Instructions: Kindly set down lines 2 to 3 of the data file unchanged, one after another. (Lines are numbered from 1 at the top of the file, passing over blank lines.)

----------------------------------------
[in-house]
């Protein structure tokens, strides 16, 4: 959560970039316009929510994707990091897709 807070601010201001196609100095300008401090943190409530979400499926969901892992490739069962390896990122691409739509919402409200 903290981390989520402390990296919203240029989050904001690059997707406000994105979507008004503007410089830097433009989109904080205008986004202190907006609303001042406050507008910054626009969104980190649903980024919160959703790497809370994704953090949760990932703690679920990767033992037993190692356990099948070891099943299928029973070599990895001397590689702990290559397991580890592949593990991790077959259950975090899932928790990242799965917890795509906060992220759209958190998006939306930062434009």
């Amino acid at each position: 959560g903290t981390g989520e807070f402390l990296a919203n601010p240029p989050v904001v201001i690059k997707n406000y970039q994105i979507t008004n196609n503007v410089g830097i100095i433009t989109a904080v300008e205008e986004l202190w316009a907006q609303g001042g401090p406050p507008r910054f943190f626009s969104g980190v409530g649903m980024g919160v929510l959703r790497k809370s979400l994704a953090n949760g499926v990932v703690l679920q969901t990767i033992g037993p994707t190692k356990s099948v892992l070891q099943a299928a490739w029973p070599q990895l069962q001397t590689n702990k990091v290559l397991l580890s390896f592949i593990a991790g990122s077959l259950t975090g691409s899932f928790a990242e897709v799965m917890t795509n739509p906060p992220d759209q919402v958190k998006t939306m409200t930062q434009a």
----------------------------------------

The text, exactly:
């Protein structure tokens, strides 16, 4: 959560970039316009929510994707990091897709 807070601010201001196609100095300008401090943190409530979400499926969901892992490739069962390896990122691409739509919402409200 903290981390989520402390990296919203240029989050904001690059997707406000994105979507008004503007410089830097433009989109904080205008986004202190907006609303001042406050507008910054626009969104980190649903980024919160959703790497809370994704953090949760990932703690679920990767033992037993190692356990099948070891099943299928029973070599990895001397590689702990290559397991580890592949593990991790077959259950975090899932928790990242799965917890795509906060992220759209958190998006939306930062434009």
């Amino acid at each position: 959560g903290t981390g989520e807070f402390l990296a919203n601010p240029p989050v904001v201001i690059k997707n406000y970039q994105i979507t008004n196609n503007v410089g830097i100095i433009t989109a904080v300008e205008e986004l202190w316009a907006q609303g001042g401090p406050p507008r910054f943190f626009s969104g980190v409530g649903m980024g919160v929510l959703r790497k809370s979400l994704a953090n949760g499926v990932v703690l679920q969901t990767i033992g037993p994707t190692k356990s099948v892992l070891q099943a299928a490739w029973p070599q990895l069962q001397t590689n702990k990091v290559l397991l580890s390896f592949i593990a991790g990122s077959l259950t975090g691409s899932f928790a990242e897709v799965m917890t795509n739509p906060p992220d759209q919402v958190k998006t939306m409200t930062q434009a």